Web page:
ADVANCE REVIEW! Spontaneous #3 will come out on August 24, 2011.
Joe Harris has hinted throughout Spontaneous (and in our interview with him) that the story of our protagonist Melvin is less about spontaneous combustion than it is about his need to escape his potential. Issue three is perhaps the most direct depiction of this aspect of the story, as Melvin and the “fiery god” that within him are at odds throughout the issue, as ol’ MFG pushes Melvin to reveal his past to those close to him.
But Melvin’s not the only one with a dark passenger in this story. As Issue 3 opens, we’re introduced to a Mr. Grumm, who is occupying an especially warm corner of the Tranquil Tomorrows elderly care facility, or “Center for the Aging,” to use its parlance. As vulnerable as Mr. Grumm appears to be when a social worker comes calling, he still cuts a menacing presence, bald and stoic, eyes hidden behind thick glasses. When a bird throws itself through the window Grumm is seated in front of and scares off the social worker, it’s seemingly a hint that Grumm’s ties to the story go beyond his connection to the company most of the victims worked at and he may have a “fiery god” of his own.
The rest of the issue expands on the investigative work Emily and Melvin have been doing, as well as the wedge that partnership is driving between Melvin and his other partner Kenny. The people around Melvin all have dark passengers of their own, from Emily’s impulsive curiosity to Kenny’s more immediately threatening jealousy, and as the story develops it seems clear that these will become just as dangerous as what Melvin is carrying.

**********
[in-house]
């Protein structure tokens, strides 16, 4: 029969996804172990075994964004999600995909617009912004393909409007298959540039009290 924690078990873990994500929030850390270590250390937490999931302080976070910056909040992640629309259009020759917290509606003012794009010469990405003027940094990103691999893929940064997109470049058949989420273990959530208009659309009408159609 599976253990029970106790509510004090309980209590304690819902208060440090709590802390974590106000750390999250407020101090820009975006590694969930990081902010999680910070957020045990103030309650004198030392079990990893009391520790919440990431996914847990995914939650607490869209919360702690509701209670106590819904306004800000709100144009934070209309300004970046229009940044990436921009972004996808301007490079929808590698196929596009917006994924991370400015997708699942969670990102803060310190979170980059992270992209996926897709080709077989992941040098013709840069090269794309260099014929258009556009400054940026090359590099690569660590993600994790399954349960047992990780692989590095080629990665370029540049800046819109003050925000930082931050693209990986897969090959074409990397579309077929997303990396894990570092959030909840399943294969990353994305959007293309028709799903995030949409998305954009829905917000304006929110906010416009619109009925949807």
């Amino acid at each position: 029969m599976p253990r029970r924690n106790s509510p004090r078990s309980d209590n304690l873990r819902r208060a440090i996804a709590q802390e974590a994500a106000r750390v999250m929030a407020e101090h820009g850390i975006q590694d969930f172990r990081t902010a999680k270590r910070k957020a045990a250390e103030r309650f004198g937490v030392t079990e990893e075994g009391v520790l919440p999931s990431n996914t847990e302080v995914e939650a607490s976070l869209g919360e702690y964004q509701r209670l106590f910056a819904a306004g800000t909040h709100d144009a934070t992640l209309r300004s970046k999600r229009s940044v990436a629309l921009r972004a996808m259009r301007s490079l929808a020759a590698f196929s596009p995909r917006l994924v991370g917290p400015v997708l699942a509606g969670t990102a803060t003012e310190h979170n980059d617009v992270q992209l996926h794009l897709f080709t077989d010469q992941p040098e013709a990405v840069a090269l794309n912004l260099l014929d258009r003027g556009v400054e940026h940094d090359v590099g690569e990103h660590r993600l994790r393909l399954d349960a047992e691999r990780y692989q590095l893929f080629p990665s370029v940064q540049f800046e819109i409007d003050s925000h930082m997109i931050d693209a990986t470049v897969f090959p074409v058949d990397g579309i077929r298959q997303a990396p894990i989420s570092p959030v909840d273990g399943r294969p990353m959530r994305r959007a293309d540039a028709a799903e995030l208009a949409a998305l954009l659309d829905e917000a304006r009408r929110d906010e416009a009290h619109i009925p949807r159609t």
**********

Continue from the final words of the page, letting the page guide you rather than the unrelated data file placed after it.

Harris and Brett Weldele are smart to utilize the less is more aspect of their Hitchcock influence, keeping the knowledge the reader has to a minimum and often cutting away from scenes before anything is obviously revealed. Whoever was interfering with Emily’s research last issue remains unknown here and the only bone Harris and Weldele throw us comes from a close-up of a tag on a bouquet of flowers at a funeral, indicating that Grumm is still involved with the employees he burned, in more ways than one.
Much of this story’s appeal comes from that piecemeal method of reveal that Harris and Weldele favor, with Weldele’s sharp visual sense enabling that method to be exciting rather than frustrating. Weldele’s art guides the eye towards the important information without being blunt about it but his scratchy expressionist style also makes it impossible to pick up on everything on the first glance, and I mean that in the best possible way.
If you aren’t reading Spontaneous yet, then you’re only inflicting a great disservice on yourself. In a year crowded with great mystery horror thrillers, Spontaneous stands out as truly artful and inventive, as playful as Brick and as stylishly imagined as an especially focused Gregg Araki work, and it’s all the better in single issue form, where the urge to learn what’s next is almost unbearable.
When he’s not writing about the cape and spandex set, Nick Hanover is a book, film and music critic for Spectrum Culture and a staff writer for No Tofu Magazine. He also translates for “Partytime” Lukash’s Panel Panopticon.